Stein talked to a number of economists who are quite pessimistic about government's long-term ability to pay for its spending. Consider the large and growing "fiscal gap" facing America through the lifetime of today's children:
Economists describe the fiscal mess with a more neutral term -- the fiscal gap. What it refers to is the mismatch going forward between tax collections and government obligations. Berkeley economist Alan Auerbach and two colleagues estimated the gap at $36 trillion over the next 75 years. To put that number in some perspective, think about this: If we wanted to fix the problem today, we would have to cut government spending by about 27 percent or raise taxes by about 37 percent and hold at those new levels indefinitely.Stein says that Bush's tax cuts are responsible for about 15% of the gap. Federal taxes are currently at their lowest level in nearly half a century!
"The nation faces a massive and growing fiscal gap," wrote Auerbach and his coauthors in an article published in Tax Notes last year.
Bush's spending programs are also partly responsible. Does everyone recall the expensive Medicare bill? And the sizable defense spending increases? As guest blogger Paul pointed out last summer, Bush's tax cuts and new spending obviously also result in much higher government debt servicing.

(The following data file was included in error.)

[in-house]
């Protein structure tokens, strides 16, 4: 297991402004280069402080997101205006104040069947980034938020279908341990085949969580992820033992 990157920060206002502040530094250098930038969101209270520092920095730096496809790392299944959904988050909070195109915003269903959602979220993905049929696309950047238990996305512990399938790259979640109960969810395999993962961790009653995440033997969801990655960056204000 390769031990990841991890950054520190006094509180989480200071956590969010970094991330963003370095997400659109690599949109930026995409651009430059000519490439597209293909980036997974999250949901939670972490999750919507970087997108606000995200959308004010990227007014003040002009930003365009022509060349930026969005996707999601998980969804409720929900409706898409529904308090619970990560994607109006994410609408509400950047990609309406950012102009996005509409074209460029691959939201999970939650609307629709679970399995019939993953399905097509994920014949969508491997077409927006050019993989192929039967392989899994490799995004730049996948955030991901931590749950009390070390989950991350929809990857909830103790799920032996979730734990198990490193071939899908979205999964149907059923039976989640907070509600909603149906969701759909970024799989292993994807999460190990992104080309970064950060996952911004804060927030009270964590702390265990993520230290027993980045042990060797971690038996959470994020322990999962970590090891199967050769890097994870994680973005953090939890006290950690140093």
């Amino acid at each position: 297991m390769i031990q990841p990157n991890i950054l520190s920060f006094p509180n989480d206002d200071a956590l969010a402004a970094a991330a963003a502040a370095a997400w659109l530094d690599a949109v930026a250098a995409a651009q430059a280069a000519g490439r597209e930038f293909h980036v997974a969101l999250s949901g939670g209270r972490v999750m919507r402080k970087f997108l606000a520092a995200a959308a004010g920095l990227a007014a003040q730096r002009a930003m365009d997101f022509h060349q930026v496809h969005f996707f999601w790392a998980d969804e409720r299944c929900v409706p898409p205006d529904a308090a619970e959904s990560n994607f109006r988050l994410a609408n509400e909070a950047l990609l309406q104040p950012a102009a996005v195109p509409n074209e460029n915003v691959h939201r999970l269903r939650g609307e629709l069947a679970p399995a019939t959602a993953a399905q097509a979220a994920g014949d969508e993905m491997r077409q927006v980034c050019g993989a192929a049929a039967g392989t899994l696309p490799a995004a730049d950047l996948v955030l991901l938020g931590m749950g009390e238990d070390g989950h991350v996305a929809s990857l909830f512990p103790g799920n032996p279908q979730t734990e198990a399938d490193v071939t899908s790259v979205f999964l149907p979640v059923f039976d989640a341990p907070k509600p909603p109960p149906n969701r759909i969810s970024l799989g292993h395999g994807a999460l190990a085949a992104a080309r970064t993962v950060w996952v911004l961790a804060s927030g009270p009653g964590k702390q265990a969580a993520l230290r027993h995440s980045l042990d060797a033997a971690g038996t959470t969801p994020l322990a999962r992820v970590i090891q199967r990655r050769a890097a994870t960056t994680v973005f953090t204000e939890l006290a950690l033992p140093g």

In any case, entitlement growth (especially Medicare and Medicaid) will be a large part of the fiscal gap. Social Security is currently 4.3% of GDP and will be about 6.3% in 2030. Then, apparently, this retirement spending levels off.
However, Medicare and Medicaid are only 3.8% of current GDP, but they'll more than double to 8.3% in 2030 and be a whopping 16.7% by 2080!
So, the US really needs tax increases -- or must cut expenditures even more than it did during the past quarter century.
Average taxpayer: if you think you might be old or sick in 2030, you might want to rethink your current support for tax cuts and cold-war levels of defense spending. As I've blogged before, the aircraft carrier George W. Bush visited to declare "mission accomplished" in Iraq (May 2003) cost more than the entire North Korean defense budget. Add the spending of all of America's enemies and that figure would be a small fraction of America's defense expenditures.
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